By state Representative Fred Camillo
During my time in the legislature, I’ve seen my share of budgets from the governor’s office. Each one is different and offers a unique vision for the state, but within the last decade, most of these proposals have relied heavily on new revenue despite clear objections from the taxpayers, and with bad results.
When Gov. Lamont took office in January, he began the very difficult process of drafting a two year spending and revenue plan that is balanced and addresses many of the serious issues facing Connecticut. I thank the governor for his hard work thus far and appreciate the effort he has put into these proposals.
Below I have outlined the pros and cons within the governor’s budget. I will preface this by saying that his budget is just the beginning of the process. The Appropriations and Finance, Revenue & Bonding Committees will ultimately draft proposals towards the end of session that will be considered by the full legislature; however, the final product must be signed into law by the governor.
If he vetoes the bill, we will need to override with a two-thirds majority. In other words, the budget we pass must receive his approval, which is why his proposal carries some weight and also why we pay such close attention to it. His plan is a starting point for discussion. There are areas where we are far apart, but there is certainly common ground.
Areas of Concern
- Expansion of sales tax to veterinary care for pets, non-prescription drugs, renovations and home repairs, parking, legal and tax return services, and more. This proposal would also end the popular “Tax-Free Week,” which has conveniently taken place in the summer near the beginning of the school year.
- Toll proposal that would install 53 electronic gantries throughout the state on I-95, I-84, I-91 and Rt. 15. The added cost of tolls to small businesses and their employees will ultimately trickle down to consumers, causing a rippling effect across the middle class.
- The governor would end the transfer of the revenue from the new car tax to the Special Transportation Fund, which was approved by the General Assembly last year. This revenue source allowed us to fund critical infrastructure projects without toll revenue. By eliminating this, the administration has essentially raided the STF, rendering the lockbox voters approved in November, useless.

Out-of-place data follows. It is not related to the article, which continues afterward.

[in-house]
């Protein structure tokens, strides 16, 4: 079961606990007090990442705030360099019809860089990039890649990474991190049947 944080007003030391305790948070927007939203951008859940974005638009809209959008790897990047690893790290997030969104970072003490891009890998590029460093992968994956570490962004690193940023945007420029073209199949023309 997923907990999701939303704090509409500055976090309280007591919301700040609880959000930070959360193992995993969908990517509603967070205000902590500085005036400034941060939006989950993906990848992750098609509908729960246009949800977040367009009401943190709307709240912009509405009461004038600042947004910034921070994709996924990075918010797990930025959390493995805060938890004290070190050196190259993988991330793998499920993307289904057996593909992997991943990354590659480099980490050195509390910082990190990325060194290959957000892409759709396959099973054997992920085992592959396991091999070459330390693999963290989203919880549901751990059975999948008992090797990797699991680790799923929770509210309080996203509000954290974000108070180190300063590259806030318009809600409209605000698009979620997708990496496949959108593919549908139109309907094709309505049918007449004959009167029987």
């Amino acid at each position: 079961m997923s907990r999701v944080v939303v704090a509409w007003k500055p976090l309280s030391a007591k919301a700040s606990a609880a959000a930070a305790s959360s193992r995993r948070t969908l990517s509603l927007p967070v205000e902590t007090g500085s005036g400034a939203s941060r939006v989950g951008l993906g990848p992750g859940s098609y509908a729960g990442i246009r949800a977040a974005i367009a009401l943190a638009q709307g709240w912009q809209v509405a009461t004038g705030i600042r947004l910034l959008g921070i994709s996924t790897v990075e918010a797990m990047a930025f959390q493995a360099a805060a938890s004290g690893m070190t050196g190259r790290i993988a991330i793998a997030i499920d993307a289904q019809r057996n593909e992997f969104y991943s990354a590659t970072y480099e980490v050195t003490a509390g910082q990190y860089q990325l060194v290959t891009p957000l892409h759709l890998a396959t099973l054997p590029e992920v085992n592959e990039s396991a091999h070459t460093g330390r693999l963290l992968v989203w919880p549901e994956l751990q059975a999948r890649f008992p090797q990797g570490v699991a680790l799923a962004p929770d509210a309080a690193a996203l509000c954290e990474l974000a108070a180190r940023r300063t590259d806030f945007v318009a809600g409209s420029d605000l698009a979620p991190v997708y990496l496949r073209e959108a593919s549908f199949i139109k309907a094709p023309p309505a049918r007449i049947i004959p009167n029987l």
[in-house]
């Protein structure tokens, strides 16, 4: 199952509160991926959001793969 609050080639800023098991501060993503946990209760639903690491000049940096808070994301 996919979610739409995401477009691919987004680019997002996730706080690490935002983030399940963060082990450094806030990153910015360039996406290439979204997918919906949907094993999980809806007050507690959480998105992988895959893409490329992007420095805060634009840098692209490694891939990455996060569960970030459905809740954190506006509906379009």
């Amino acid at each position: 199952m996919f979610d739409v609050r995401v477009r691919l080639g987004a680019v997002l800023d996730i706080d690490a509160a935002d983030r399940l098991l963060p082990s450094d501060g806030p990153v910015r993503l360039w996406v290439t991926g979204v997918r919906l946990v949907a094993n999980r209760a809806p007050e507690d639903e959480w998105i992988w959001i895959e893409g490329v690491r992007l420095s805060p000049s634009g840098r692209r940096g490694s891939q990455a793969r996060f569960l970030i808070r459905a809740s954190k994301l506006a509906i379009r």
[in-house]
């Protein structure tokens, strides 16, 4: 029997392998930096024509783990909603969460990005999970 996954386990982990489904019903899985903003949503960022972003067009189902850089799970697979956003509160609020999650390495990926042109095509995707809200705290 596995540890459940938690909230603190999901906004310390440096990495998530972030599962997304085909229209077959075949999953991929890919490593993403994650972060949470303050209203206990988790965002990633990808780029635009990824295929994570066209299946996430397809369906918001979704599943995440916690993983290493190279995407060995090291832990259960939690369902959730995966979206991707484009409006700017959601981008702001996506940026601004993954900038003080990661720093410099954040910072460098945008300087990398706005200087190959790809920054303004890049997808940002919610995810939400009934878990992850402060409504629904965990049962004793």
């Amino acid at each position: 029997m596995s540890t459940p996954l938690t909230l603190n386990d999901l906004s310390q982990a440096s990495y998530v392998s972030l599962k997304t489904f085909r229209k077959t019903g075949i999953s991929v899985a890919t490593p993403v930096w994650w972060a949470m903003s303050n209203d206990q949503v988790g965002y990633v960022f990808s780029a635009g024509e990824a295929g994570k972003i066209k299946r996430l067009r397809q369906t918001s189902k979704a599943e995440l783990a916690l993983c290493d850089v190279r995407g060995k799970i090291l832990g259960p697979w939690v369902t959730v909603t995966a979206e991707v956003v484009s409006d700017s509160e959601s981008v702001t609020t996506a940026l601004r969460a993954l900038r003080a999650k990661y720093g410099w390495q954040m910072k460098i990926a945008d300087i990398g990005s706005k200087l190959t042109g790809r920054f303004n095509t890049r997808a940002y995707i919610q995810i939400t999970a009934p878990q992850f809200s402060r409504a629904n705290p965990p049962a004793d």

- Eliminates increased income exemption level for Social Security, pension and annuity income. The most recent bipartisan budget allowed individuals making $75K and below, and married couples making $100K and below to exclude pension and Social Security earnings from their income tax calculations. Now, this bipartisan tax reform is in jeopardy.
- FMLA (paid leave) would harm businesses and would come in the form of a payroll tax. While I support the concept, there are other ways to accomplish this, such as providing tax credits to employers who offer paid leave to their employees.
- Our unfunded liabilities (pension costs) are astronomical. The governor has proposed making lower payments now and extending the payment period, which would drastically increase our overall interest payments and would push the problem onto future generations.
- This plan would push some of the teacher pension costs (25%) onto towns, which will ultimately result in property tax increases (remember, this is in addition to the sales tax expansion and tolls).
The bottom line? All of this adds up, and it will directly affect the majority of CT residents who do not have unlimited disposable income.
- Reduce bond authorization, helping to curb state spending
- Elimination of the Businesses Entity Tax, helping small businesses compete
- Elimination of the Gift Tax
- Restoration of the property tax credit for everyone, not just seniors and people with dependents
- Healthcare changes for state employees
- Removal of mileage from calculation of pensions for legislators
- Budgetary mandate relief for municipalities
Fortunately, there is still time to develop a budget that we can agree on. We can start with what we do agree on and hopefully work out the issues where we are divided because at the end of the day, everything we do in Hartford is for you. Although I will not be silent when I disagree with my colleagues, I will also not allow partisan politics to get in the way of real solutions.
This budget process has a long way to go before we vote on a final document, but I will keep you posted on any developments. Please feel free to reach out to me at any point to discuss your ideas and concerns. This is an open conversation and I welcome your ideas, whatever they may be.
We all love our state. We all want to return it to its former position as an economic leader. To do so means not returning to the failures of the past, and instead look to be bold with policies that grow, not shrink, our economy. Let’s endeavor to do this….together.